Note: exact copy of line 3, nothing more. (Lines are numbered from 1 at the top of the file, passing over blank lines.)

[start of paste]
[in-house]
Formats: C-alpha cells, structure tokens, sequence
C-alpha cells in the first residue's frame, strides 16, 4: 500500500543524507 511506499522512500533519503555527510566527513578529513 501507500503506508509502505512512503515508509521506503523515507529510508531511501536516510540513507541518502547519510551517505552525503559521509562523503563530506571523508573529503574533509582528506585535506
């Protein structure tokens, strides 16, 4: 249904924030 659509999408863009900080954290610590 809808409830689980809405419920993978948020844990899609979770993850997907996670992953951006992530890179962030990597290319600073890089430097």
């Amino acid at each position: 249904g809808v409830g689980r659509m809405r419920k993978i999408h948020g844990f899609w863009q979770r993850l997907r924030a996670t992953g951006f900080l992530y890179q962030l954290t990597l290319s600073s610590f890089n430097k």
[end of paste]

C-alpha cells in the first residue's frame, strides 16, 4: 500500500543524507 511506499522512500533519503555527510566527513578529513 501507500503506508509502505512512503515508509521506503523515507529510508531511501536516510540513507541518502547519510551517505552525503559521509562523503563530506571523508573529503574533509582528506585535506